The Mi Fit app does a great job of maintaining a stable connection to the Bip. I’ve used many, many fitness bands and smartwatches where the connection just isn’t reliable enough – I half expected the same to be true of Mi Fit, but the company has clearly gained a lot of useful experience from the millions of Mi Fit bands shipped – connectivity was rock solid.
On the watch itself, most of the time you’ll be in ‘locked’ mode, where information will be displayed on screen (this is dependent on your watchface, I tend to have time, date, battery level and step count) and touches on the screen are ignored. Exiting the lock mode is as simple as pressing the button on the right of the device, after which a simple animation will ‘sweep’ across the screen indicating the device is unlocked.
Sweeping from top to bottom on the screen will open the quick ‘DND’ (Do Not Disturb) menu, where a tap on the screen will toggle between 3 modes – Off, On and ‘Smart’, which is where the watch will detect when you’ve fallen asleep and automatically enter DND. Neat and it works. Sweeping from bottom to top will scroll through any application notifications in turn and show a ‘Clear’ option at the bottom of the list (as of the latest update, individual items can be dismissed too - a big improvement and it's good to see the firmware is still being improved). Notifications are basic. You will see an icon and some information derived from the on-device notification (for Gmail for example, I see an envelope icon, a subject and a snippet of text) but notifications aren’t actionable. Still useful I would argue, but of course this is far from the featureset of a ‘full’ Smartwatch.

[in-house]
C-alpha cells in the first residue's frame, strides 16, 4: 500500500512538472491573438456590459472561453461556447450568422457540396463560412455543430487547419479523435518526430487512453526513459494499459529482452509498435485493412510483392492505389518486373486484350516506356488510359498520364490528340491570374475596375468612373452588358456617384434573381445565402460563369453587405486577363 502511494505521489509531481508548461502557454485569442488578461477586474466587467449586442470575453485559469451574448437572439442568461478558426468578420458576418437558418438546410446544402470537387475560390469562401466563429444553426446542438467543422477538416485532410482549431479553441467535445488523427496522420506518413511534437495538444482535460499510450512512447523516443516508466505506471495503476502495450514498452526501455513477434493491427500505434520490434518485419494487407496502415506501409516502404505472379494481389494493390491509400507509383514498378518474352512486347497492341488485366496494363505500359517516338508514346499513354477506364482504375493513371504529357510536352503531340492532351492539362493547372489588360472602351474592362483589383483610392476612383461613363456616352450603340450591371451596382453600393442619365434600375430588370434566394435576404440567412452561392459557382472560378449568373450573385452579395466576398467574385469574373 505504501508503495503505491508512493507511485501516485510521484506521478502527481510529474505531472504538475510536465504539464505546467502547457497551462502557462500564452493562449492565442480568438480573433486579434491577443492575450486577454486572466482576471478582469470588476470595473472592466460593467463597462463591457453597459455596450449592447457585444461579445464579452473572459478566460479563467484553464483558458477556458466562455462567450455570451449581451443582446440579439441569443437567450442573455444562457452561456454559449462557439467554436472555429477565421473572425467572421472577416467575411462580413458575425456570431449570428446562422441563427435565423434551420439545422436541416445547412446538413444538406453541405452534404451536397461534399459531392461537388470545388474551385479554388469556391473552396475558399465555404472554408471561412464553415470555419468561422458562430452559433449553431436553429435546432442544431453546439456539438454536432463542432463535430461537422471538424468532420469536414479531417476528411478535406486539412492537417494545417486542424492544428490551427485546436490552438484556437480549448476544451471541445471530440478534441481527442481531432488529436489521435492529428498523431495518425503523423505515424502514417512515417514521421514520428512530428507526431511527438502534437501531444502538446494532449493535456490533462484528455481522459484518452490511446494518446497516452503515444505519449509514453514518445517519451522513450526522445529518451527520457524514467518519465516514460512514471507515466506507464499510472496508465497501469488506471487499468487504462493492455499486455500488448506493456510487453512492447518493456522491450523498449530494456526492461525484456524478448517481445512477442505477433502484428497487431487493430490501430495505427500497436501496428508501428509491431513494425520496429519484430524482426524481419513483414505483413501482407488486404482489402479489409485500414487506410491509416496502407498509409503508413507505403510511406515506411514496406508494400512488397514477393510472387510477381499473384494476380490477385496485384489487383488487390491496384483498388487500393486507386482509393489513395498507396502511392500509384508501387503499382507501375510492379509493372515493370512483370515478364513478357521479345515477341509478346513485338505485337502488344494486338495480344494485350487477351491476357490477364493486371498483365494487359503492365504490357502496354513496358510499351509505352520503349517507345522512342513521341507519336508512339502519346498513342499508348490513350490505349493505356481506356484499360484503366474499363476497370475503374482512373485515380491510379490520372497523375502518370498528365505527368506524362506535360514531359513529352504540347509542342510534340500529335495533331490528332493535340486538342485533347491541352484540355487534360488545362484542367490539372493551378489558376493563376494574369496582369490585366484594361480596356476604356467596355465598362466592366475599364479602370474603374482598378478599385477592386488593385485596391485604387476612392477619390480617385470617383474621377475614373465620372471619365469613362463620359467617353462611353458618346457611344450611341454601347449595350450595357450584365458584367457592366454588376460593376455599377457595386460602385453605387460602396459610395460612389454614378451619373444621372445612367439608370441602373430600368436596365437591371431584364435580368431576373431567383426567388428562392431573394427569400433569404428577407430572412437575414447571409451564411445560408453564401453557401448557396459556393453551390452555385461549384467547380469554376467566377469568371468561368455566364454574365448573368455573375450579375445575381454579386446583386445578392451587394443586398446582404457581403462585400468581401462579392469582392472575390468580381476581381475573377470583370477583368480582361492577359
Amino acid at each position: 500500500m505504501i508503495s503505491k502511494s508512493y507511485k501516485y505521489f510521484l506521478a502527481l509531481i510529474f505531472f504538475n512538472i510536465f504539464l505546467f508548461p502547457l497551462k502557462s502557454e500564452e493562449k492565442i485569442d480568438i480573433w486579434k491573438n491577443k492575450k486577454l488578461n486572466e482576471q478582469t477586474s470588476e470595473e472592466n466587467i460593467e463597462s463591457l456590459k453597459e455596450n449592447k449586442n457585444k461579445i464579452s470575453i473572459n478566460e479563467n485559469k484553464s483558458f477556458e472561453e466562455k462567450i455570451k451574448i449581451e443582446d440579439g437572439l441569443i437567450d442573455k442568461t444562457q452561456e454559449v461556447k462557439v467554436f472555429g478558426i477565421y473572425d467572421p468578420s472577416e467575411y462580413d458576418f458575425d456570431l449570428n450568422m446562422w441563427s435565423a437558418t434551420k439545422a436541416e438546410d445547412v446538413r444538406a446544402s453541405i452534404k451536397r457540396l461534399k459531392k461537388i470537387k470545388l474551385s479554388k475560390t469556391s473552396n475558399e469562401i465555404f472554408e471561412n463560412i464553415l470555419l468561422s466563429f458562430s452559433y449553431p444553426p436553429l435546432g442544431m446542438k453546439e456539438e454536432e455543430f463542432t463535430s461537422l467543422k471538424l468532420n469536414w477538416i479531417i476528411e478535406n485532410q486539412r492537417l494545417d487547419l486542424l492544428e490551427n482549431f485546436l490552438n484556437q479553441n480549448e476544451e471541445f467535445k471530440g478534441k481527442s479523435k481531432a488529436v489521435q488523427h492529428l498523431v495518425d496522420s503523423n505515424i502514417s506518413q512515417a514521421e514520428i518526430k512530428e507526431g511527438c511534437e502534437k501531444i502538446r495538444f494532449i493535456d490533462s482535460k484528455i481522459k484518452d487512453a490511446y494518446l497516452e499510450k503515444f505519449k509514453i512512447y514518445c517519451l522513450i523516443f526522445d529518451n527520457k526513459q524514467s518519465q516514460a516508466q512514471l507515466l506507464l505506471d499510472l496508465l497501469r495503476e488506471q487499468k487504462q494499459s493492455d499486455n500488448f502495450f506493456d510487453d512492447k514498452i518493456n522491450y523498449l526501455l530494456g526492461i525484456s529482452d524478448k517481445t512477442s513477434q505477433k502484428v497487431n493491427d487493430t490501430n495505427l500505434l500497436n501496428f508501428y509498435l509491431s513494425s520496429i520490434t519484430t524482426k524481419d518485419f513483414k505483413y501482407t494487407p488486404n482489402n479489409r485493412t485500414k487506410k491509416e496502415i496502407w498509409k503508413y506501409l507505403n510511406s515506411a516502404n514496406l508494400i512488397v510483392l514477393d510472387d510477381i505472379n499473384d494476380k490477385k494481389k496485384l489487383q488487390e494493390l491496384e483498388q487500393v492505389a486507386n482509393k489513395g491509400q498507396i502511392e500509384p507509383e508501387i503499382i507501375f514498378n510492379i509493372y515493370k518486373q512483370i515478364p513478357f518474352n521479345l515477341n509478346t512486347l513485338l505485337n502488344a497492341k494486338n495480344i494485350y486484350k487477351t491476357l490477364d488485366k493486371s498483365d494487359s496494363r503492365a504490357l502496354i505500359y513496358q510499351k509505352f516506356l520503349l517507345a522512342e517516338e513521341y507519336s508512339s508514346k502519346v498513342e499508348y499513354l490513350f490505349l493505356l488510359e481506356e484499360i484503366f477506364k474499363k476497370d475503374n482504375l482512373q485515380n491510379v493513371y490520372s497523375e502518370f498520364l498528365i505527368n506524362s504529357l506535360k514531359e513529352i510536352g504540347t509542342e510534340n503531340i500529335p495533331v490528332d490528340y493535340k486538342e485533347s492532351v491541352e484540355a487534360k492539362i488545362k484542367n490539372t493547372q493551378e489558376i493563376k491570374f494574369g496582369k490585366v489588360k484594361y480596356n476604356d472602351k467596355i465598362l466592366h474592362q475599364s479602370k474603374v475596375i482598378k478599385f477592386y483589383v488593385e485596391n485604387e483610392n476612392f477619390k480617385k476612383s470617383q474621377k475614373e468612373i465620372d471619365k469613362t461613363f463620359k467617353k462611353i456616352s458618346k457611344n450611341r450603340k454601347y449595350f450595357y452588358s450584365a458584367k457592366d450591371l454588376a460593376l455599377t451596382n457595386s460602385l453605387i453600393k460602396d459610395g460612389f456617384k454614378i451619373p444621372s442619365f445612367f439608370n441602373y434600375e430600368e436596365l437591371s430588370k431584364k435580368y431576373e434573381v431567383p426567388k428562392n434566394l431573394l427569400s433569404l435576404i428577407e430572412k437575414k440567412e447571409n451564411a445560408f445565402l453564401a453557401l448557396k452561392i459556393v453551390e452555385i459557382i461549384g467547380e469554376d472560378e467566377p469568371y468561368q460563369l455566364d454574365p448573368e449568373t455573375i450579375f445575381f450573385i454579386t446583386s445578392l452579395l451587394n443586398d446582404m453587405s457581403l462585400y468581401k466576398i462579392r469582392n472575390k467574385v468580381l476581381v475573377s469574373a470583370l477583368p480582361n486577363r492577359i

Sweeping Left or Right on the main screen will switch between the Bip’s main menus. The ‘Status’ menu displays steps, heart rate, distance, calorie burn and activity session length. The ‘Activity’ menu lets you start any of the aforementioned 4 activities as well as viewing history and an activity settings option lets you configure auto-pause (except for the treadmill workout), heart rate alert, pace alert and distance alert. After an activity is started, you can either wait for a GPS / GLONASS fix from the Sony module (which uses A-GPS to speed time to first fix) or start tracking immediately. When in an activity, the screen changes to display time, speed, distance and heart rate, with other stats a further sweep away. A favourite activity can also be started with a long press on the button, which is also the shortcut to pause or end an activity. The interface is intuitive and the display informative.